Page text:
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View Poll Results: Most like England?
Boston, MA 69 49.29%
Portland, ME 14 10.00%
Providence, RI 5 3.57%
New York City, NY 8 5.71%
Philadelphia, PA 24 17.14%
Washington, D.C. 4 2.86%
Pittsburgh, PA 3 2.14%
Other (please write) 13 9.29%
Voters: 140. You may not vote on this poll

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Old 05-08-2019, 01:39 PM
 
Location: Pennsylvania
486 posts, read 216,978 times
Reputation: 891

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Quote:
Originally Posted by jessemh431 View Post
I still vote Portland and that region of Maine.

But, there are parts of Philly that are like outer parts of major cities. Inner cities of the UK generally lack the grid patterns of Philly, but their newer neighborhoods (still old) have grid to them and are full of rowhomes ore semi-detached rowhomes that look like some parts of NE Philly.
London:
https://goo.gl/maps/ZEkmtvfKZtR9nDHy5

Philly:
https://goo.gl/maps/aqmQNjSnmDyRRZQj6
https://goo.gl/maps/C5sCQ9mQzM9J8ndQ8
https://goo.gl/maps/XaSFqQCEMH3JiF597
https://goo.gl/maps/ztBmWapkj2V8712KA

Birmingham:
https://goo.gl/maps/5RyWBwKs6aMU1bFBA

Manchester (long rows of red brick):
https://goo.gl/maps/PPGYD5hj96PrXzHR7
https://goo.gl/maps/nFb3XuHy3yWirSpS6

Southampton:
https://goo.gl/maps/2cG9To5D7myzuB8V6

Philly rowhomes look pretty similar to this, just without the white bay windows and white accents.
https://goo.gl/maps/NzTYGNvs6YfkDxC16

And no, I'm still not saying Philly looks the most like the UK. I'm just saying it has some similarities.
I guess when I stroll around some of the wealthier parts near the center of Philly, I could definitely see a resemblance in an "old-timey" way. In North Philly, I just feel too much grit for it to feel akin to London (obviously my experience in London is severely limited).

The color is another interesting point. In London, it feels like there's more white buildings, whereas Philly tends to stay much more in faded, dark brown/biege/some sickly lighter color brick (although some of the newer construction has slightly lighter colors). Some of your pictures show those white connected homes in England, and I'm curious now how these general color schemes are decided.

One thing I appreciate more now in Philly is the color variation I see between rowhomes. I never really thought of it, but those Manchester pictures don't look quite exciting with all the homes being colored the same.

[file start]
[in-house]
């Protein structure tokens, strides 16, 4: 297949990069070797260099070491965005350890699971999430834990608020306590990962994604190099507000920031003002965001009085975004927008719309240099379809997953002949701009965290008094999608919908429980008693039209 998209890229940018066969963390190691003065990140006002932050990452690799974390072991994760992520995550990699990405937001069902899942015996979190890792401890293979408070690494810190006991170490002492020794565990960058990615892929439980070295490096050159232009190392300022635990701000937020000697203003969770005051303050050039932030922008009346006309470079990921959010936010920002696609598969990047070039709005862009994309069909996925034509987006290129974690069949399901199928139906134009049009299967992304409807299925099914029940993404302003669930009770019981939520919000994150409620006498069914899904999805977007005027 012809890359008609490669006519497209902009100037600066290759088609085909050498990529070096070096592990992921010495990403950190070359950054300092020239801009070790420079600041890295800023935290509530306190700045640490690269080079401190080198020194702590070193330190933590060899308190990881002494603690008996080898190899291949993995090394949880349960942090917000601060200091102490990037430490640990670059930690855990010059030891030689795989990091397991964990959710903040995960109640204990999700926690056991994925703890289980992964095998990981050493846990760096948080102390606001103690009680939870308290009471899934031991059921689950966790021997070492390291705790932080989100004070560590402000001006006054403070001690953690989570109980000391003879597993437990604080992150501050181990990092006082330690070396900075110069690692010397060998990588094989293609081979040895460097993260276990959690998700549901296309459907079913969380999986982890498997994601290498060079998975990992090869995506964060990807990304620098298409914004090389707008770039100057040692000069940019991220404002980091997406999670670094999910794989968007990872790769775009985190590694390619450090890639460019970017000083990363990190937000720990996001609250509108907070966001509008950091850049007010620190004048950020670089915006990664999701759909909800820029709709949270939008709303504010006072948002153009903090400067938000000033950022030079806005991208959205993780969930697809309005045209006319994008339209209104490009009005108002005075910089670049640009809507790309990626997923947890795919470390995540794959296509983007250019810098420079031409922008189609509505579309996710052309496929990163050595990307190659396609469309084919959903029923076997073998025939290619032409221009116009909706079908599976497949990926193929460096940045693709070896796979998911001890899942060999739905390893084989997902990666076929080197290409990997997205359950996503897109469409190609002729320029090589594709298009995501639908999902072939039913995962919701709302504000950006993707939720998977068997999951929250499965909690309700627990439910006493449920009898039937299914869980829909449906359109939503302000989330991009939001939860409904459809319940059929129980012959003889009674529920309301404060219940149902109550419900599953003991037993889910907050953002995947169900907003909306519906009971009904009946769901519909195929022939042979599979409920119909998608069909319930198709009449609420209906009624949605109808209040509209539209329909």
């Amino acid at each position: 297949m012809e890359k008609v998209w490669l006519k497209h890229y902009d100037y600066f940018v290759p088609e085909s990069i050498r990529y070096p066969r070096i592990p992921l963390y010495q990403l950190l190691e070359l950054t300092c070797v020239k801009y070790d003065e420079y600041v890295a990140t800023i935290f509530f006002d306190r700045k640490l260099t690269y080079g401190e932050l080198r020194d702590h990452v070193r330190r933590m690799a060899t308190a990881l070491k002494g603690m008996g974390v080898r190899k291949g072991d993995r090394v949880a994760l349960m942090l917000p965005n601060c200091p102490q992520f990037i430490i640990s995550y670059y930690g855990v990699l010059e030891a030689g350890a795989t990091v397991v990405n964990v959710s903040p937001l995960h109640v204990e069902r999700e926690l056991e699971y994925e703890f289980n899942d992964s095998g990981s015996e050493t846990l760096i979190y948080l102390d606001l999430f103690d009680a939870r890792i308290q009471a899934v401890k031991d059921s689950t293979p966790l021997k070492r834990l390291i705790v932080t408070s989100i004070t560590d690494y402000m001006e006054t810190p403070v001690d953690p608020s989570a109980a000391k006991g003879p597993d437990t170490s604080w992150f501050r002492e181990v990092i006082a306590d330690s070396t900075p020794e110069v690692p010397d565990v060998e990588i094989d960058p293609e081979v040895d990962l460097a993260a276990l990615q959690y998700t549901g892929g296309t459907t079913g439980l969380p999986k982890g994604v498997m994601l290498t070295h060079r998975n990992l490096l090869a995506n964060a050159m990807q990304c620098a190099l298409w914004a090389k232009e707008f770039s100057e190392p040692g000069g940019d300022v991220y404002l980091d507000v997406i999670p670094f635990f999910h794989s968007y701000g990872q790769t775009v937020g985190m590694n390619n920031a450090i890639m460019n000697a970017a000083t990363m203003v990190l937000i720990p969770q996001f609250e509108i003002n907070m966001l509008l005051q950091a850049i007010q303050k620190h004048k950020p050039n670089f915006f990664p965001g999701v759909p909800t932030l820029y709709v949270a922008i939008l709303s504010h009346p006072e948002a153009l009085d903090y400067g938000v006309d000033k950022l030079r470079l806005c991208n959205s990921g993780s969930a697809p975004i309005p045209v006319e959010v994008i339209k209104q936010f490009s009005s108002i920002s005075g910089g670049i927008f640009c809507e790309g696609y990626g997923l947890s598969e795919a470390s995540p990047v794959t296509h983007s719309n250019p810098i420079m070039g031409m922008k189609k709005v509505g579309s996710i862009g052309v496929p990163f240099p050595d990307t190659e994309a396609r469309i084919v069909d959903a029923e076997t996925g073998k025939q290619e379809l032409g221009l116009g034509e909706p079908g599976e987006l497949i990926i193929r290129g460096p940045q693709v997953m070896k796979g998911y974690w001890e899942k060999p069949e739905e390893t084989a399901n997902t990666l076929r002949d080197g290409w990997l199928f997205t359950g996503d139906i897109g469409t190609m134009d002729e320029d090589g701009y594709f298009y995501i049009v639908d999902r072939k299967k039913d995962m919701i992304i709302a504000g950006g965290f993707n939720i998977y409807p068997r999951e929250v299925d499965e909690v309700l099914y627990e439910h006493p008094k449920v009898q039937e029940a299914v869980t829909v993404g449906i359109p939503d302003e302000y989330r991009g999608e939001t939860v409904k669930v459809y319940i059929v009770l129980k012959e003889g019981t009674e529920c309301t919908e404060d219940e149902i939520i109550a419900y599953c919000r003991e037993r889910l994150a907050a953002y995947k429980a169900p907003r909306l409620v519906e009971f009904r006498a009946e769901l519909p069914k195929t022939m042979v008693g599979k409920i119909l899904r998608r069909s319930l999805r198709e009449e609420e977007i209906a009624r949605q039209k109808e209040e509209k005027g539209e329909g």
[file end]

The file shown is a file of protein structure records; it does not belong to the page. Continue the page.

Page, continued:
I can definitely see some similarities. I'm probably injecting too much of the "feel" of the cities as well. I only got to experience the UK on vacation and only see some highlights, while I'm all over Philly every so often. When I think on Philly, I can feel the humidity and smell that thicker air that's hard to describe. Thanks for the pics too, it's interesting to see architecture all over the world. I can certainly see the international inspirations.

It is really interesting though how Portland, ME is an entirely different animal. I'm Northeast-biased, but I don't think I've ever seen a city as clean as Portland, ME. Felt almost unreal. The cobblestone sticks out a lot more in my mind there too. It's not clean in a "new" way either, but as if it has been well-maintained since its inception.
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Old 05-08-2019, 02:59 PM
 
Location: Portland, Maine
464 posts, read 443,680 times
Reputation: 257
I think part of the clean feeling of Portland, ME is because the city works very hard to keep that feeling. I took a class this spring that assigned a book on the history of Portland and the city has been marketing itself as a tourist destination to escape to from other dirty/industrial cities since the mid 1800's so I think there has been a very long standing effort to keep things clean and well maintained as a result of that.
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Old 05-08-2019, 03:33 PM
 
Location: Greater Boston (Formerly Orlando and New York)
667 posts, read 247,316 times
Reputation: 688
Id say Boston for a few reasons

-Most Suburbs are named after popular British cities. (Essex, Concord, Leicester, Manchester, Acton, Amesbury, Cambridge, Chilmark, Dartmouth, Danbury, Windsor, Woburn, Worcester, Haverhill, Sudbury, Lynn, Ludlow, Reading, Ipswich, Marlborough, Manchester by the Sea, Milton, Milford, Norfolk, Middlesex, Middleborough, Hingham, Dorchester, Braintree, Bridgewater, etc)
-Boston feels the most British (Chiefly Marshall Street area)
-Strong Pub Culture
-Founded/Settled by Brits.
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Old 05-08-2019, 03:42 PM
 
7,124 posts, read 14,216,827 times
Reputation: 4801
Quote:
Originally Posted by masssachoicetts View Post
Id say Boston for a few reasons